Centre of Visual Arts and Research (CVAR)-Library Catalogue

Spanish and Portuguese conflict in the Spice Islands : the Loaysa Expedition to the Moluccas 1525-1535 : from Book XX of the general and natural history of the Indies / by Gonzalo Fernández de Oviedo y Valdés ; editor, Glenn F. Dille.

By: Fernandez de Oviedo y Valdes, Gonzalo, 1478-1557 [author.]Contributor(s): Dille, Glen F, 1940- | [editor.] | Hakluyt Society [issuing body.]Material type: TextTextLanguage: English Original language: Spanish Series: ; No. 30Publication details: Abingdon, Oxon ; New York, NY : Published by Routledge for the Hakluyt Society Routledge, c2021Description: 194 p. : maps ; 25 cmISBN: 9780367700751Other title: Loaysa Expedition to the Moluccas 1525-1535Subject(s): Jofre de Loaisa, Garcia, -1526 -- Voyages and travels | Loaisa Expedition | Εξερευνητές | Ταξίδια και περιηγήσεις | Maluku (Indonesia) -- Discovery and exploration -- Spanish | ΙνδονησίαLOC classification: DS646.6 | F47 2021Summary: "Gonzalo Fernández de Oviedo y Valdés, (1478-1557), warden of the fortress and port of Santo Domingo of the Island of Hispaniola, also served his emperor, Charles V, as the official chronicler of the first half-century of the Spanish presence in the New World. His monumental General y Natural Historia de las Indias, consisting of three parts, with fifty books, hundreds of chapters and thousands of pages, is still a major primary source for researchers of the period 1492-1548. Part One, consisting of 19 books, was first published in 1535, then reprinted and augmented in 1547, with a third edition, including Book XX, the first book of Part II, appearing in Valladolid in 1557. Book XX, which was printed separately in Valladolid in 1557 (the year of Oviedo's death), concerns the first three Spanish voyages to the East Indies. While it might be expected that the narrative of Magellan's voyage would predominate in Book XX, Oviedo devoted only the first four chapters to this monumental voyage. The remaining thirty-one concern the two subsequent and little-known Spanish follow-up expeditions to the Moluccas 1525-35. The first, initially led by García Jofre de Loaysa, set out from Coruña to follow Magellan's route through the Strait and across the Pacific. A second relief expedition under Alvaro Saavedra was sent out in search of Loaysa's company from the Pacific coast of New Spain in 1527. In each venture only one vessel reached the Spice Islands. Oviedo's narrative offers many details of the 10 years of hardships and conflict with the Portuguese, endured by the stoic Spanish, and of the growing unrest it provoked among their indigenous hosts. The news that Charles V had pawned his claim to the King João III of Portugal allowed a very few of the Spaniards to negotiate a passage back to Spain via Lisbon, while others remained in Portuguese settlements in the East Indies. The reports made by the returnees to the Consejo de Indias were integrated by Oviedo into his narrative, expanded and enriched by personal interviews. His chronicle includes much information about the indigenous culture, commerce, geography and of the exotic fauna and flora of the Spice Islands"-- Provided by publisher.
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DS646.6 F47 2021 (Browse shelf (Opens below)) Not For Loan 009514

Includes bibliographical references and index.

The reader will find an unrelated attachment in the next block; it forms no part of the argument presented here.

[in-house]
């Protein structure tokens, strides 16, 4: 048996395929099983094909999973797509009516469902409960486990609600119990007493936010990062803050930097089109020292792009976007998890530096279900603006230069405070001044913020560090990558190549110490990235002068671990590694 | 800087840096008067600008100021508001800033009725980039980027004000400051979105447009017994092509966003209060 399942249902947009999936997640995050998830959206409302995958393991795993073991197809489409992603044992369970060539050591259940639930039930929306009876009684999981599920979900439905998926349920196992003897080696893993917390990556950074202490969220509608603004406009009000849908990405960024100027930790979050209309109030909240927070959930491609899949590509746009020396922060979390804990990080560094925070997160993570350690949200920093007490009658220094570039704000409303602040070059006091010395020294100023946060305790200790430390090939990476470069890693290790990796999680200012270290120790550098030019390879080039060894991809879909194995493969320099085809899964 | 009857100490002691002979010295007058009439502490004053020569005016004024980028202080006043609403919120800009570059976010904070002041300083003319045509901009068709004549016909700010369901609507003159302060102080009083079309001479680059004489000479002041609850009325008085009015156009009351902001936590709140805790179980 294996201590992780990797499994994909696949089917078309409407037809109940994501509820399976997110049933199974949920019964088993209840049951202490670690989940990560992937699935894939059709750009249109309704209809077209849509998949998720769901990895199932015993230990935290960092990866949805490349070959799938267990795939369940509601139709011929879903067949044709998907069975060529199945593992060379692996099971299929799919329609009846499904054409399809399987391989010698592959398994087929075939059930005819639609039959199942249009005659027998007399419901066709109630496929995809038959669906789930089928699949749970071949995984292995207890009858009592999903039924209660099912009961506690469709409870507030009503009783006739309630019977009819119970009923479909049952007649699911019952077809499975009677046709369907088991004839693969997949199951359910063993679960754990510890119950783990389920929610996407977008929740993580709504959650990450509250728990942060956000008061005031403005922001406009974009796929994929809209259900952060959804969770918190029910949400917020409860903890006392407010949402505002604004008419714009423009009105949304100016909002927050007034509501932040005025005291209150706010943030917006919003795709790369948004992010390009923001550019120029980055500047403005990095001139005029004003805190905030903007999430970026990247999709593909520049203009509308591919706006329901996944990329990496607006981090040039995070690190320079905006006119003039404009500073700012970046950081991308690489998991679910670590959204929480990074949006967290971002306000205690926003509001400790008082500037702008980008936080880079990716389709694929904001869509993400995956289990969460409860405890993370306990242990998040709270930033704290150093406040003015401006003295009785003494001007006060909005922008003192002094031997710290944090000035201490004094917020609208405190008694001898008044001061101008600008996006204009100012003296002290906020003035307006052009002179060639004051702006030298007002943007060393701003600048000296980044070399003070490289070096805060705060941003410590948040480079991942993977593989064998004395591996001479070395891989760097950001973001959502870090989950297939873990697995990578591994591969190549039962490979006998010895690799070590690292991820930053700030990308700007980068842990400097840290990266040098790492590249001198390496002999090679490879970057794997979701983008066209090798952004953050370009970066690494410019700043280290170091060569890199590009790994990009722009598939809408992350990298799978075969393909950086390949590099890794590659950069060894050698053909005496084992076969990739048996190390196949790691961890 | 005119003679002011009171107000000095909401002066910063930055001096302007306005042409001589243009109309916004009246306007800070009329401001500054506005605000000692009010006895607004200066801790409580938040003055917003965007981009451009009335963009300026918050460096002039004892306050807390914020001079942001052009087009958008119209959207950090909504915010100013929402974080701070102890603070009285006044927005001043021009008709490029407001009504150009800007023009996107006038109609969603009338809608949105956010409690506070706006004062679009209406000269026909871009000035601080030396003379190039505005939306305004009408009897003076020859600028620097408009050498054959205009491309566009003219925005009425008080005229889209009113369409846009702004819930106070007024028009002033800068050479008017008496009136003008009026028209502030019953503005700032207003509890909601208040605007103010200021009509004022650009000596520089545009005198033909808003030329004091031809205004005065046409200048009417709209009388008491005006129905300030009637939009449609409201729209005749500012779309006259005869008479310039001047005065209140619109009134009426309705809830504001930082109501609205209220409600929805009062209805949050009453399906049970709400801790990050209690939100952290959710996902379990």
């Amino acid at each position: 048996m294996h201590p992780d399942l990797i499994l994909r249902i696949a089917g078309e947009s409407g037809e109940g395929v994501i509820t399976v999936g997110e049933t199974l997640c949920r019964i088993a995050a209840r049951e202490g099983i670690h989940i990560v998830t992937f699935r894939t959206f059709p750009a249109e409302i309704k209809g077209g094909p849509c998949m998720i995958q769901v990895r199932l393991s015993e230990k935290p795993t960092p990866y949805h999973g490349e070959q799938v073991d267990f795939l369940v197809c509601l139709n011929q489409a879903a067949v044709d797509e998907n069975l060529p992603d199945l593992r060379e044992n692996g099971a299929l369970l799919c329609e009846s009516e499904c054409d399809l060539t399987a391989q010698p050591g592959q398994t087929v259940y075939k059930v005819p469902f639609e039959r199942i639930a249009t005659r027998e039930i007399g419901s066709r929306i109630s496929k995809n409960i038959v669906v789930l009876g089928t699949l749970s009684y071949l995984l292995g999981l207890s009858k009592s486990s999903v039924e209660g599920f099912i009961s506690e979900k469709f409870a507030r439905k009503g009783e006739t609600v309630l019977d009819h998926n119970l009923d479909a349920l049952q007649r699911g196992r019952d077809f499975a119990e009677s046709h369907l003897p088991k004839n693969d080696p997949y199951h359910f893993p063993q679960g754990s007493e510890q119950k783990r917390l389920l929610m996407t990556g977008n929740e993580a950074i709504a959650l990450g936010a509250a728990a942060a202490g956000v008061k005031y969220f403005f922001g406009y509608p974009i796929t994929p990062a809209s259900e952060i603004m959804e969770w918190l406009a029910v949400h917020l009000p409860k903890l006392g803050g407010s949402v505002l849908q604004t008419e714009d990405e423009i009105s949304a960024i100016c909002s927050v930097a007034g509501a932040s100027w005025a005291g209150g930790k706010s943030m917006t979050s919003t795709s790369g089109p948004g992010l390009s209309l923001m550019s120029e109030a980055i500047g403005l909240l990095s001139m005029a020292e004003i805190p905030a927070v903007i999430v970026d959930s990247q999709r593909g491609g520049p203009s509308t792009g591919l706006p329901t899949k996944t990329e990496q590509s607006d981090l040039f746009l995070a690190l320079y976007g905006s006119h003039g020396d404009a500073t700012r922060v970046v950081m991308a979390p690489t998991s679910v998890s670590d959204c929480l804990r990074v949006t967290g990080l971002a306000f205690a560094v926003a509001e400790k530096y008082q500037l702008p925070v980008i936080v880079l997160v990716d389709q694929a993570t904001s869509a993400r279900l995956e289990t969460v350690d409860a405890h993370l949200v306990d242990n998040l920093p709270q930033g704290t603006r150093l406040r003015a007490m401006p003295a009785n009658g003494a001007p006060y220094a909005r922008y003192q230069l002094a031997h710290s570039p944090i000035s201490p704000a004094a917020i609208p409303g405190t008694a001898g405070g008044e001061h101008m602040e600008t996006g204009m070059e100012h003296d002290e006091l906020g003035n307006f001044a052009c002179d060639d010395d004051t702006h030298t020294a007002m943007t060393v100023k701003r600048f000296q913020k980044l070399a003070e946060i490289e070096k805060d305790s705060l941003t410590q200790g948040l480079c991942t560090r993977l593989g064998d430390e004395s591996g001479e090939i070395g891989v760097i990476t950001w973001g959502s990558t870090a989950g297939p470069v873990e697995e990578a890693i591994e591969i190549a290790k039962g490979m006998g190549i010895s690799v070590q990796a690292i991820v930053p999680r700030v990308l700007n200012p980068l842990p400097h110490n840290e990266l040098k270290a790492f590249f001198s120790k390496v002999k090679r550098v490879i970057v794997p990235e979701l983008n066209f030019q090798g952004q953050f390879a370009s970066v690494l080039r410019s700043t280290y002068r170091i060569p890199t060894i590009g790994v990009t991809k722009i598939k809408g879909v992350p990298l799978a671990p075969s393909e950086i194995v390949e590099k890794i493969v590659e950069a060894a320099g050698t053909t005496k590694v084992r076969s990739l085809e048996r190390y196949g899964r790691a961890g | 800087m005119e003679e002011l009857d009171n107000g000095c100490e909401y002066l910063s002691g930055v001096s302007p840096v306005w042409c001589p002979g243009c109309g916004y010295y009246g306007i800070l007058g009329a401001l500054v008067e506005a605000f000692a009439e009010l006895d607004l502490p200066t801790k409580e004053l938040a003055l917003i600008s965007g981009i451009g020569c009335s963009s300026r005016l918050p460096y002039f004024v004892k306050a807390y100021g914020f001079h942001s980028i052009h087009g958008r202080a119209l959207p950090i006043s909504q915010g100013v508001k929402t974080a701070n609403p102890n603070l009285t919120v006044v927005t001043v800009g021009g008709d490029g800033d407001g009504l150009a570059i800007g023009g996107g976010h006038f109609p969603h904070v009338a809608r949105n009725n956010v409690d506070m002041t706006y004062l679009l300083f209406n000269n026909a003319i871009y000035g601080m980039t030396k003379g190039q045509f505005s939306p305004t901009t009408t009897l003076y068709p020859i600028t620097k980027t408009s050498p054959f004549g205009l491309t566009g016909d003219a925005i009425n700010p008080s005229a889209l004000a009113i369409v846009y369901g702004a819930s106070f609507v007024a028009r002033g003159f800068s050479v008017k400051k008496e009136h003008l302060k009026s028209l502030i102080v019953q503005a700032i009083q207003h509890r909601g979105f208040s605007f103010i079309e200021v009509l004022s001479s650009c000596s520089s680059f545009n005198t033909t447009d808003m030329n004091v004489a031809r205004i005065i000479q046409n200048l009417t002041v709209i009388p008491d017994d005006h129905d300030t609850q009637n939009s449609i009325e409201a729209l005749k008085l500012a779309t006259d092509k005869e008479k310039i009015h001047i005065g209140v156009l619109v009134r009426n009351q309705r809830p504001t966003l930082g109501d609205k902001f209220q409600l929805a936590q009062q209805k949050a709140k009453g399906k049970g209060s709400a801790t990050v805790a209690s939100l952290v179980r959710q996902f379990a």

"Gonzalo Fernández de Oviedo y Valdés, (1478-1557), warden of the fortress and port of Santo Domingo of the Island of Hispaniola, also served his emperor, Charles V, as the official chronicler of the first half-century of the Spanish presence in the New World. His monumental General y Natural Historia de las Indias, consisting of three parts, with fifty books, hundreds of chapters and thousands of pages, is still a major primary source for researchers of the period 1492-1548. Part One, consisting of 19 books, was first published in 1535, then reprinted and augmented in 1547, with a third edition, including Book XX, the first book of Part II, appearing in Valladolid in 1557. Book XX, which was printed separately in Valladolid in 1557 (the year of Oviedo's death), concerns the first three Spanish voyages to the East Indies. While it might be expected that the narrative of Magellan's voyage would predominate in Book XX, Oviedo devoted only the first four chapters to this monumental voyage. The remaining thirty-one concern the two subsequent and little-known Spanish follow-up expeditions to the Moluccas 1525-35. The first, initially led by García Jofre de Loaysa, set out from Coruña to follow Magellan's route through the Strait and across the Pacific. A second relief expedition under Alvaro Saavedra was sent out in search of Loaysa's company from the Pacific coast of New Spain in 1527. In each venture only one vessel reached the Spice Islands. Oviedo's narrative offers many details of the 10 years of hardships and conflict with the Portuguese, endured by the stoic Spanish, and of the growing unrest it provoked among their indigenous hosts. The news that Charles V had pawned his claim to the King João III of Portugal allowed a very few of the Spaniards to negotiate a passage back to Spain via Lisbon, while others remained in Portuguese settlements in the East Indies. The reports made by the returnees to the Consejo de Indias were integrated by Oviedo into his narrative, expanded and enriched by personal interviews. His chronicle includes much information about the indigenous culture, commerce, geography and of the exotic fauna and flora of the Spice Islands"-- Provided by publisher.

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